Unbalanced (just like me), and often very accurate, the ‘five things’ list is a classic formula. Though there are lots of good and bad points about being a writer in general, often the fact that you’re female (as in many things) tends to tip the scales a bit, and certainly not in a direction that’s in your favour. Don’t believe me? Let’s look at this more closely.
For some female writers, just as with some male writers, a flowery, pastel book cover is exactly what you want for your heart-warming story of a couple of young lovers in the English countryside. However, for books such as Behind the Scenes at the MuseumÂ by Kate Atkinson, and Like Bees to Honey by Caroline Smailes, it would be nothing short of inappropriate. Death, ghosts, and having a beer with Jesus; nothing about those things screams pastels to me. If you’re lucky enough to get published then obviously you want your book to be represented in the best way possible, and that often means pandering to your target audience. If your target audience is enamoured with flowers and young waifs gazing soulfully into the distance then by all means print that on the cover, but being a woman writer does not necessarily mean that you’ll be writing a book about the inherent romance of cornfields. Let the cover reflect the content, not the a stereotype of the author’s gender.
When men write women there is, naturally, a bit of a barrier there. I’d imagine it’s more difficult for a man to write about any woman’s experience than it is for him to write on his own gender, though this is not always the case. In some ways, there is a margin for error here; he’s trying, bless his soul, but he doesn’t have the breasts for it. It would be ignorant to assume that no man can ever write amazing female characters, just as it would be silly not to realise that J. K. Rowling did a damn good job of representing a well-rounded, realistic, teenage boy. But, as I said, there’s a little leeway there. There is more pressure, I think, on a woman to write their gender as true to life as possible. If you define as female and you can’t write female characters then pack up and go home because you’re obviously an anti-feminist, a terrible writer, and probably an awful human being too. Individual experience is incredibly complex, and there’s always room for improvement in your writing. There’s more judgement surrounding a woman’s writing if her characters are female, than on a male writer, because we should know better. That’s a lot of pressure.
I’m an English student, please hold on while I try to impress you with what little knowledge I possess. The English Literary Canon (capitalised because it’s very important) contains a whole host of esteemed writers; Shakespeare, Milton, Spenser, Bentley, Wyatt, Marlowe… The list goes on, and is filled with menfolk. The reason being, of course, that the original canon was created by men, and the frilly literature of women writers such as Austen (in spite of a social satire worthy of Swift), Gaskell and Mary Shelley, was not worth thinking about. Of course the canon has been altered to fit in with changing times but it’s an ongoing process. Women writers of the past are still being uncovered and slotted into our written history, because some dunderhead thought her unworthy of recording due to what she had (or didn’t have) between her legs. Thankfully there is more hope now that the women who are writing in the present will be remembered, studied, and adored in 200 years. Let’s just hope everyone forgets about E. L. James.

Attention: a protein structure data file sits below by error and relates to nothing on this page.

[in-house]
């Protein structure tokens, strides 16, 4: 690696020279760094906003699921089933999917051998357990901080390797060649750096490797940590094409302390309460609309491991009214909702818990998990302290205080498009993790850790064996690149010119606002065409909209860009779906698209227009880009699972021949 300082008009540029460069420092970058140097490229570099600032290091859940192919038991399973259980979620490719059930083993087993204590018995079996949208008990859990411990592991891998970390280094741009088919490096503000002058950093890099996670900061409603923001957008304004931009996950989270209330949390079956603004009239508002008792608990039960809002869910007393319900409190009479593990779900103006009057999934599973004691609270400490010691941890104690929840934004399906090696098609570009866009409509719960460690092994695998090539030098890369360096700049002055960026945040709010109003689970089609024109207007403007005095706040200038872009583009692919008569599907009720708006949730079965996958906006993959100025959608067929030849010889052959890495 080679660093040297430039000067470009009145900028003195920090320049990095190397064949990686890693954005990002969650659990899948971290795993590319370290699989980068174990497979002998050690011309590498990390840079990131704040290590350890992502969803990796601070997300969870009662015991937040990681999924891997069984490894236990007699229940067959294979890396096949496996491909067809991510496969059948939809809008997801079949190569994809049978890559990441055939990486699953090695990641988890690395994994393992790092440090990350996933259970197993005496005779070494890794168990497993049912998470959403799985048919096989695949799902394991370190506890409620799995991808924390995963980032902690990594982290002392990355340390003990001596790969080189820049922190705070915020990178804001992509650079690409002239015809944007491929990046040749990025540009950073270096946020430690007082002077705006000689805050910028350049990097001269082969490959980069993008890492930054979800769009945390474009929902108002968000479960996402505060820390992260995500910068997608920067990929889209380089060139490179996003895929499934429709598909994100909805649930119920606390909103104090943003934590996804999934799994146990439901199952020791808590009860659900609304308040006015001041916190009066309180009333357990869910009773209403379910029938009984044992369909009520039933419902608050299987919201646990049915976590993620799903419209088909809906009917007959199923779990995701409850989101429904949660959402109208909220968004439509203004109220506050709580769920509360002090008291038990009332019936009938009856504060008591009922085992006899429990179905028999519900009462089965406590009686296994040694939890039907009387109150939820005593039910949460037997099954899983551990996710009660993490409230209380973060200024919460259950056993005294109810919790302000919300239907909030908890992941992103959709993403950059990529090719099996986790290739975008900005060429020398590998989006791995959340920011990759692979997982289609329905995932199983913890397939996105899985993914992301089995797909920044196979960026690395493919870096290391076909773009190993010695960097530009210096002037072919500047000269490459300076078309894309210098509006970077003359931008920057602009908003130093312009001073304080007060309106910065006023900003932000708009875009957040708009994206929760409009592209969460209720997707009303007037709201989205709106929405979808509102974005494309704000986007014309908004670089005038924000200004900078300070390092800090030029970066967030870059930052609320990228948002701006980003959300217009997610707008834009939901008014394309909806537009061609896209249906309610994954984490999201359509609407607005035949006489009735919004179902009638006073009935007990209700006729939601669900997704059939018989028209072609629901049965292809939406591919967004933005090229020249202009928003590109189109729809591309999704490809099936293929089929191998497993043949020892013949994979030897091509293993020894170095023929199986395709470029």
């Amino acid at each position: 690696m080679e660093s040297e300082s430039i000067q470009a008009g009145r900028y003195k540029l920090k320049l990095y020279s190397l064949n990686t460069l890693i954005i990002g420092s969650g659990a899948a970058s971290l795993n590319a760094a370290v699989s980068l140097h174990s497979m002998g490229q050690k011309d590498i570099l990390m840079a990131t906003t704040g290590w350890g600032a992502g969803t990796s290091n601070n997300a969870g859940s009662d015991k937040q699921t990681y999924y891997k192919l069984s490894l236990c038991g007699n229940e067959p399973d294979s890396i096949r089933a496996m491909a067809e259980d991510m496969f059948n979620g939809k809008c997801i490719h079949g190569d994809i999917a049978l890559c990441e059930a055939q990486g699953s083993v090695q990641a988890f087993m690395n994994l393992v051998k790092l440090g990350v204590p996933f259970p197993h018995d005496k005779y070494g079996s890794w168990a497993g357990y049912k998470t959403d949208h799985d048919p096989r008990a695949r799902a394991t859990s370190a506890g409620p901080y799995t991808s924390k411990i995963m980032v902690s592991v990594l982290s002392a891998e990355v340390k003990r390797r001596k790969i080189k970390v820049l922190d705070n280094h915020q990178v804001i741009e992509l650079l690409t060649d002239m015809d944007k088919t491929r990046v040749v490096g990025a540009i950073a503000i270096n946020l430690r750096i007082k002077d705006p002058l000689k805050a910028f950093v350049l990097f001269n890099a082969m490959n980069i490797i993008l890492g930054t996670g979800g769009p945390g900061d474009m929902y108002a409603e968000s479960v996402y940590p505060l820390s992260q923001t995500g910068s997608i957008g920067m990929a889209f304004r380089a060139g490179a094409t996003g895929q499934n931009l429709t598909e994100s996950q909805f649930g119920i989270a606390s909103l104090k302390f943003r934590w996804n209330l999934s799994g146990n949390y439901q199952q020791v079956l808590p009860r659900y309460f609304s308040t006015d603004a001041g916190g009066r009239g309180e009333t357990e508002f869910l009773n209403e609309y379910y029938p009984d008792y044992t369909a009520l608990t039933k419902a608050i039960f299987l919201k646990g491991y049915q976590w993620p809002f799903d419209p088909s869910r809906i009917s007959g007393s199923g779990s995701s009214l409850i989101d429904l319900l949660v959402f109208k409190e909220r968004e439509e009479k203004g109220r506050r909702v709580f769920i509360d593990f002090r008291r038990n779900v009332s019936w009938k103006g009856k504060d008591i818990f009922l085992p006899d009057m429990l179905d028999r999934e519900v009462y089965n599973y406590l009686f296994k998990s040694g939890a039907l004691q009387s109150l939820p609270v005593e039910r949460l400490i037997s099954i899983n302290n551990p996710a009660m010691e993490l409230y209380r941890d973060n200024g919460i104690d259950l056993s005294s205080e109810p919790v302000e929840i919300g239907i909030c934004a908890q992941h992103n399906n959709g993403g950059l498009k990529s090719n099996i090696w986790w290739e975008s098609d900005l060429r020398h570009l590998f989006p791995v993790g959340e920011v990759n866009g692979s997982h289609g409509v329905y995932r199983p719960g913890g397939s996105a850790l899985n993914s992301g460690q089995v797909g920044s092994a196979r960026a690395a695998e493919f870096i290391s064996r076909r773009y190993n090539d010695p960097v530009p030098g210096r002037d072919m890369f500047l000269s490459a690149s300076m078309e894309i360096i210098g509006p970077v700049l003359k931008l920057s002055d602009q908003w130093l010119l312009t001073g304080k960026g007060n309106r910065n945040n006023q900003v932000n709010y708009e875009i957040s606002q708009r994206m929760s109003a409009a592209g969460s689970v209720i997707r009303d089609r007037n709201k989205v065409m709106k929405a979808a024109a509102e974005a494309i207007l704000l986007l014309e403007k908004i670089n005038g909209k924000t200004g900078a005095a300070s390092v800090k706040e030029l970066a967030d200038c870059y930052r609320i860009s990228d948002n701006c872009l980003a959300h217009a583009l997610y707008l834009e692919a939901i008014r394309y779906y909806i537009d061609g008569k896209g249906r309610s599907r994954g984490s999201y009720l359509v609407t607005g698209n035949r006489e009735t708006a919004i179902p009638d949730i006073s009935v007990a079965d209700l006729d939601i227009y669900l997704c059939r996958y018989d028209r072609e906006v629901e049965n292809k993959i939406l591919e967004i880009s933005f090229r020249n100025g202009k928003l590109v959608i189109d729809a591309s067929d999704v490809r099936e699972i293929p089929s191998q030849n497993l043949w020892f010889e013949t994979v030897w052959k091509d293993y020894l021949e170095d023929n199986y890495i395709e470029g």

This was mentioned briefly at the beginning of this article, but it’s an important point that deserves its own paragraph. If you’re writing as a woman then you’re boxed-in from the start, at least if you put too much stock in other people’s opinions. For example, how can a woman write an Epic, if it hasn’t really been done before? If there’s no precedent, it must be impossible. Leave it to Dante,Â Homer, Joyce; you’re probably too busy popping out babies or something to hold a pen for that long anyway. An extreme example, I know, and who the hell wants to write an Epic anyway? But it is assumed that a woman must be writing exclusively for women, and that her readers want certain things; namely romance and the previously mentioned cornfields. The A Song of Ice and FireÂ book series (commonly known as Game of Thrones)Â is written by a man – a man with a beard no less, so you know he means business – and is extremely popular with both male and female readers. The cover illustrations of swords and other phallic objects didn’t put off any of my female friends and they sing the books’ praises nearly every time I speak to them. A man doesn’t need to pander to a certain audience in the way a woman does; a man’s writing is universal. Which, if you’ll pardon my language, is kind of bullshit.
If you are sitting at your keyboard – Â or typewriter, or designated pen-and-paper combo – and you consider yourself to be a woman, then you are A Woman Writer. Your job title is inextricably linked with your gender. There’s no real male equivalent; men’s writing is, as I’ve said, universal. A Man Writer isn’t a concept we use; he’s just a writer, which doesn’t seem particularly fair. I’m happy with my status as ‘woman’ but I don’t want my gender or sex to have any kind of impact on my occupational title. It just seems unnecessary.
I’m not saying that there aren’t good things about being a female writer; I reckon I could write more truthfully on lesbianism than a male could, for example. The fact of the matter is, however, that the world insists on pigeon-holing everyone into comfortable boxes, where what defines your input and output is down to whether or not you wear a bra. This hurts everyone, not just those of us who define as female, and it would be wonderful if people would start to realise that.